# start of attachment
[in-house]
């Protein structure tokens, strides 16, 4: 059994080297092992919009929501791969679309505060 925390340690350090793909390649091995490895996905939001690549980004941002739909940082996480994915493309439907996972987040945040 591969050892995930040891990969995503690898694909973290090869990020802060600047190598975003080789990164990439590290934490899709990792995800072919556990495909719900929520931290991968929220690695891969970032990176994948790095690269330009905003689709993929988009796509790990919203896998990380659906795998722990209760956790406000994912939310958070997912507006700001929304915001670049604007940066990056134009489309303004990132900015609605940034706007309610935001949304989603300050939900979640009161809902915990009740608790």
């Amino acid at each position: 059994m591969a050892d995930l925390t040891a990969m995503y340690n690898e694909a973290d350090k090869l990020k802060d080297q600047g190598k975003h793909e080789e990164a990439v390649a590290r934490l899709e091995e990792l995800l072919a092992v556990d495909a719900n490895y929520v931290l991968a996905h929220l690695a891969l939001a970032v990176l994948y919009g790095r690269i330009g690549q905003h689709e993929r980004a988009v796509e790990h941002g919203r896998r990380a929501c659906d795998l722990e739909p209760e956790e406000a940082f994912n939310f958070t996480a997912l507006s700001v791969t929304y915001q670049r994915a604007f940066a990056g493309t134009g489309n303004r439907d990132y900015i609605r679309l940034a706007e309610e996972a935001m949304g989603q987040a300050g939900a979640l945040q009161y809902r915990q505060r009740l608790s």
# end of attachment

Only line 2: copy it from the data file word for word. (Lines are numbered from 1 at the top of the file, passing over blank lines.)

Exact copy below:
């Protein structure tokens, strides 16, 4: 059994080297092992919009929501791969679309505060 925390340690350090793909390649091995490895996905939001690549980004941002739909940082996480994915493309439907996972987040945040 591969050892995930040891990969995503690898694909973290090869990020802060600047190598975003080789990164990439590290934490899709990792995800072919556990495909719900929520931290991968929220690695891969970032990176994948790095690269330009905003689709993929988009796509790990919203896998990380659906795998722990209760956790406000994912939310958070997912507006700001929304915001670049604007940066990056134009489309303004990132900015609605940034706007309610935001949304989603300050939900979640009161809902915990009740608790």